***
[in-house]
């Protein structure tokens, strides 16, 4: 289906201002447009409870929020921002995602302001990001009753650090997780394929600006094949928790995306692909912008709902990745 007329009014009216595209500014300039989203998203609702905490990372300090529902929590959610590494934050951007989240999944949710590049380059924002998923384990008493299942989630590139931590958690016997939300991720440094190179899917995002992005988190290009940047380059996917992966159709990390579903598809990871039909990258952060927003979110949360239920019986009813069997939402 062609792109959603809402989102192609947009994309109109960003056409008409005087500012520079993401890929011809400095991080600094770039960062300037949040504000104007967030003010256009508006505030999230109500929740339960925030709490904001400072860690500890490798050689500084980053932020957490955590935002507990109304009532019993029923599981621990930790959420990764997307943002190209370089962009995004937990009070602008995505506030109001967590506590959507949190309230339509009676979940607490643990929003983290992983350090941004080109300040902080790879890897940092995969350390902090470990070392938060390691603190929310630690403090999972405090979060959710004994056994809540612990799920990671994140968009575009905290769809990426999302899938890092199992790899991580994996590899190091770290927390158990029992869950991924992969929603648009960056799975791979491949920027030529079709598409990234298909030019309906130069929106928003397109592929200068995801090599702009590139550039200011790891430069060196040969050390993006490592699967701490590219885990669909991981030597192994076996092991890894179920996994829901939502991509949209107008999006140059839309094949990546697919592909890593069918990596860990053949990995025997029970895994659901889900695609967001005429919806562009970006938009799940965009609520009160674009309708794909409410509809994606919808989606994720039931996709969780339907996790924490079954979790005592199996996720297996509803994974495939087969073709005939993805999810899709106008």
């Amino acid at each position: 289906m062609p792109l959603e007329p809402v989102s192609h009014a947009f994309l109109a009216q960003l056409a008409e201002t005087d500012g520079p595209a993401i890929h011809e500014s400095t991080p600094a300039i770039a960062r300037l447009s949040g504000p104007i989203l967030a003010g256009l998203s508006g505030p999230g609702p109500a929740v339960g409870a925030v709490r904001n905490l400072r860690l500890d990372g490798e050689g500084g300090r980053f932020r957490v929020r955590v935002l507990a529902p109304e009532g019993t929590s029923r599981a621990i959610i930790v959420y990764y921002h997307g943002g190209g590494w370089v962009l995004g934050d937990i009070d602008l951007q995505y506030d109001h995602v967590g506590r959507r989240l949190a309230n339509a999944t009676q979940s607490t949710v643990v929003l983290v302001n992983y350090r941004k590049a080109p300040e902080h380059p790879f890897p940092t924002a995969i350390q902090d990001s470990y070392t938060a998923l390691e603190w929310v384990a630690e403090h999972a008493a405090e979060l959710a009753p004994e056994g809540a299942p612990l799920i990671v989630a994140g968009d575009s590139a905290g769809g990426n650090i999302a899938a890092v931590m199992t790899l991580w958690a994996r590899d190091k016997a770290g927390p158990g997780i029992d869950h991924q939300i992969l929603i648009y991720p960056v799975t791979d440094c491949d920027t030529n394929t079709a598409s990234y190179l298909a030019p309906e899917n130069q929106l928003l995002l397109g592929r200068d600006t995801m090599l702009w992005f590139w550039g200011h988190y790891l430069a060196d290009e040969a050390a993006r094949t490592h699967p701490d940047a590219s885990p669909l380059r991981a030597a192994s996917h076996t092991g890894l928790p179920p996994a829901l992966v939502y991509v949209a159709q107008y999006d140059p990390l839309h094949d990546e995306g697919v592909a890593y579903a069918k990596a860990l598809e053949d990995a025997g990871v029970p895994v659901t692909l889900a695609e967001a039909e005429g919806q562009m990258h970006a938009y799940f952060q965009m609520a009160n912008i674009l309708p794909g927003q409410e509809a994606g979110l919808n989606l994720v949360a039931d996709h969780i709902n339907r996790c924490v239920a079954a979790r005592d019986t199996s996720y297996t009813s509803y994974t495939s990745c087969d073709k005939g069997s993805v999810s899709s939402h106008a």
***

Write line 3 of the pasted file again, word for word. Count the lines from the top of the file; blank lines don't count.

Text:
């Amino acid at each position: 289906m062609p792109l959603e007329p809402v989102s192609h009014a947009f994309l109109a009216q960003l056409a008409e201002t005087d500012g520079p595209a993401i890929h011809e500014s400095t991080p600094a300039i770039a960062r300037l447009s949040g504000p104007i989203l967030a003010g256009l998203s508006g505030p999230g609702p109500a929740v339960g409870a925030v709490r904001n905490l400072r860690l500890d990372g490798e050689g500084g300090r980053f932020r957490v929020r955590v935002l507990a529902p109304e009532g019993t929590s029923r599981a621990i959610i930790v959420y990764y921002h997307g943002g190209g590494w370089v962009l995004g934050d937990i009070d602008l951007q995505y506030d109001h995602v967590g506590r959507r989240l949190a309230n339509a999944t009676q979940s607490t949710v643990v929003l983290v302001n992983y350090r941004k590049a080109p300040e902080h380059p790879f890897p940092t924002a995969i350390q902090d990001s470990y070392t938060a998923l390691e603190w929310v384990a630690e403090h999972a008493a405090e979060l959710a009753p004994e056994g809540a299942p612990l799920i990671v989630a994140g968009d575009s590139a905290g769809g990426n650090i999302a899938a890092v931590m199992t790899l991580w958690a994996r590899d190091k016997a770290g927390p158990g997780i029992d869950h991924q939300i992969l929603i648009y991720p960056v799975t791979d440094c491949d920027t030529n394929t079709a598409s990234y190179l298909a030019p309906e899917n130069q929106l928003l995002l397109g592929r200068d600006t995801m090599l702009w992005f590139w550039g200011h988190y790891l430069a060196d290009e040969a050390a993006r094949t490592h699967p701490d940047a590219s885990p669909l380059r991981a030597a192994s996917h076996t092991g890894l928790p179920p996994a829901l992966v939502y991509v949209a159709q107008y999006d140059p990390l839309h094949d990546e995306g697919v592909a890593y579903a069918k990596a860990l598809e053949d990995a025997g990871v029970p895994v659901t692909l889900a695609e967001a039909e005429g919806q562009m990258h970006a938009y799940f952060q965009m609520a009160n912008i674009l309708p794909g927003q409410e509809a994606g979110l919808n989606l994720v949360a039931d996709h969780i709902n339907r996790c924490v239920a079954a979790r005592d019986t199996s996720y297996t009813s509803y994974t495939s990745c087969d073709k005939g069997s993805v999810s899709s939402h106008a």